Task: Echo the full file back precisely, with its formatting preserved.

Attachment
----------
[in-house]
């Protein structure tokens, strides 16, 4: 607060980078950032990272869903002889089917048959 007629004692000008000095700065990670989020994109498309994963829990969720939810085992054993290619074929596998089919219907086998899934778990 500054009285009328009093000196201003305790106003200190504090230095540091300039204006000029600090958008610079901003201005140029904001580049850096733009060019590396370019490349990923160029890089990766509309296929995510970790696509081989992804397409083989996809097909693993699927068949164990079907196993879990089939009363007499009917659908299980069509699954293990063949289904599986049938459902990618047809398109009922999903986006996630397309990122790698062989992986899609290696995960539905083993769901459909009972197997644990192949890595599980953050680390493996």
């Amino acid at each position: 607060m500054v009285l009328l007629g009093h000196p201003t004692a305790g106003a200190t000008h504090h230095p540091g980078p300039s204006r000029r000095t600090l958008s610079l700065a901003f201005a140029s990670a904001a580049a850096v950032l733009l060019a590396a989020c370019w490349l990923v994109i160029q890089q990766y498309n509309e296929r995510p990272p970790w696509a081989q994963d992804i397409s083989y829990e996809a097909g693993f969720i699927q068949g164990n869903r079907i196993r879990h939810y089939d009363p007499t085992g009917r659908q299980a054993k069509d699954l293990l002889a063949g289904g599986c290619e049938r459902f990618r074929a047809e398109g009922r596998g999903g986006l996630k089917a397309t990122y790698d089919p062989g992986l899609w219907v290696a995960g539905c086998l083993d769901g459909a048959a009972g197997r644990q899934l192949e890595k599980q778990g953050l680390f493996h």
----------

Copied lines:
[in-house]
């Protein structure tokens, strides 16, 4: 607060980078950032990272869903002889089917048959 007629004692000008000095700065990670989020994109498309994963829990969720939810085992054993290619074929596998089919219907086998899934778990 500054009285009328009093000196201003305790106003200190504090230095540091300039204006000029600090958008610079901003201005140029904001580049850096733009060019590396370019490349990923160029890089990766509309296929995510970790696509081989992804397409083989996809097909693993699927068949164990079907196993879990089939009363007499009917659908299980069509699954293990063949289904599986049938459902990618047809398109009922999903986006996630397309990122790698062989992986899609290696995960539905083993769901459909009972197997644990192949890595599980953050680390493996």
């Amino acid at each position: 607060m500054v009285l009328l007629g009093h000196p201003t004692a305790g106003a200190t000008h504090h230095p540091g980078p300039s204006r000029r000095t600090l958008s610079l700065a901003f201005a140029s990670a904001a580049a850096v950032l733009l060019a590396a989020c370019w490349l990923v994109i160029q890089q990766y498309n509309e296929r995510p990272p970790w696509a081989q994963d992804i397409s083989y829990e996809a097909g693993f969720i699927q068949g164990n869903r079907i196993r879990h939810y089939d009363p007499t085992g009917r659908q299980a054993k069509d699954l293990l002889a063949g289904g599986c290619e049938r459902f990618r074929a047809e398109g009922r596998g999903g986006l996630k089917a397309t990122y790698d089919p062989g992986l899609w219907v290696a995960g539905c086998l083993d769901g459909a048959a009972g197997r644990q899934l192949e890595k599980q778990g953050l680390f493996h």